On 12 April, chaos returned to the coup-prone state as soldiers derailed the presidential election by toppling the government and detaining the poll’s front-runner, ex-prime minister Carlos Gomes Junior and interim president Pereira. The military responded to Gomes’ efforts of cooperating with Angolan forces and Western donors to reduce the meddling of the oversized army in politics and drug-trafficking, by overthrowing the constitutional order.

Impact on country risk

The coup leaders are attempting to form a proxy interim government that will guarantee their interests and impunity from prosecution. Facing paralyzing sanctions, the military junta complied with Ecowas’ 72-hour ultimatum and released the two leading political prisoners while accepting the deployment of 600 Ecowas soldiers safeguarding democratic restoration. Thousands are fleeing the capital, banks are closing and the price of the main cash crop (cashew nuts) has plunged. The World Bank and African Development Bank suspended millions of dollars in programs, thus paralyzing the aid-dependent country. ONDD’s country policy regarding this fragile economy is already restrictive and given the negative risk outlook, it might become more stringent.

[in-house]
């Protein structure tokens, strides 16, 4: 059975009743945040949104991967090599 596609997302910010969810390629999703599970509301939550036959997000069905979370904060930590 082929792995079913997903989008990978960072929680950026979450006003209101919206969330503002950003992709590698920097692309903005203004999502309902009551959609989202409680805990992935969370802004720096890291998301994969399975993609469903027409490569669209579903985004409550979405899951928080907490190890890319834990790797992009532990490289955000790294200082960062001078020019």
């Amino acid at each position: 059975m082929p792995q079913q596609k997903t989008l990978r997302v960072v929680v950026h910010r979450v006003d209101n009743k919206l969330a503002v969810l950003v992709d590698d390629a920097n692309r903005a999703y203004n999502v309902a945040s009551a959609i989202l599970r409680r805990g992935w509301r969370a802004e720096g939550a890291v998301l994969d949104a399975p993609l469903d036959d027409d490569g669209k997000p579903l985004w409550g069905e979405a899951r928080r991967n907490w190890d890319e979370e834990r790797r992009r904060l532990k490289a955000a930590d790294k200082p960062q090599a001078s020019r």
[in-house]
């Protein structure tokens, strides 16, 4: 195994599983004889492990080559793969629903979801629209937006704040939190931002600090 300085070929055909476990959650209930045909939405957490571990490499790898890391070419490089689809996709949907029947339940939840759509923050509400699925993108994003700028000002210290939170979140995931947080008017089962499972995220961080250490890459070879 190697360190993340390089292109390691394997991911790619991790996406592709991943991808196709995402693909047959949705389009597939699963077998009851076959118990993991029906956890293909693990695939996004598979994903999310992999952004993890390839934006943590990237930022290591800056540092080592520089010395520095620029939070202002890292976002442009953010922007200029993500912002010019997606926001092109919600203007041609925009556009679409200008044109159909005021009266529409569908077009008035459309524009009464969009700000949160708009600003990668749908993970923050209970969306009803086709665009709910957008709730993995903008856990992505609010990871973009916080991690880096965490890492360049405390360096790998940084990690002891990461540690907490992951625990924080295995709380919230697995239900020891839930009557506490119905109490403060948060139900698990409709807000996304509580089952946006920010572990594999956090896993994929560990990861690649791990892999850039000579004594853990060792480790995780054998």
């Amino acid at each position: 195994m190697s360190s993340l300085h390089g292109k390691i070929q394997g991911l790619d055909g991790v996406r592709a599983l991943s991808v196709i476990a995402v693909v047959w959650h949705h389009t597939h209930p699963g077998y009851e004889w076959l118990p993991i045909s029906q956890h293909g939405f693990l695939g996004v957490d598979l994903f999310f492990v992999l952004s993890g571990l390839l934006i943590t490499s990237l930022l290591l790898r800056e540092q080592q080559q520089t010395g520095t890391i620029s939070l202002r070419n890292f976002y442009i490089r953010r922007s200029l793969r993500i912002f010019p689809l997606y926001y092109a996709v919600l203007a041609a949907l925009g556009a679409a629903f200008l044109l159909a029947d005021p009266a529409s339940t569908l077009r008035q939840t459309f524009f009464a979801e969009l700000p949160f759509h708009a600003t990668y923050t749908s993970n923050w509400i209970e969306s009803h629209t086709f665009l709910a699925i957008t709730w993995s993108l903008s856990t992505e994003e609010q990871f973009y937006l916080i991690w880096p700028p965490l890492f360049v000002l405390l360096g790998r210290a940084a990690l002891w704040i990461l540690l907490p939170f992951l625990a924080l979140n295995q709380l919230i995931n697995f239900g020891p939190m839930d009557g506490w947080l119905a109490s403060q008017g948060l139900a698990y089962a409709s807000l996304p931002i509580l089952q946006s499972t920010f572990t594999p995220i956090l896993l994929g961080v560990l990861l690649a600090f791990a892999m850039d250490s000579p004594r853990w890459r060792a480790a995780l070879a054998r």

Analyst: Louise Van Cauwenbergh, l.vancauwenbergh@credendogroup.com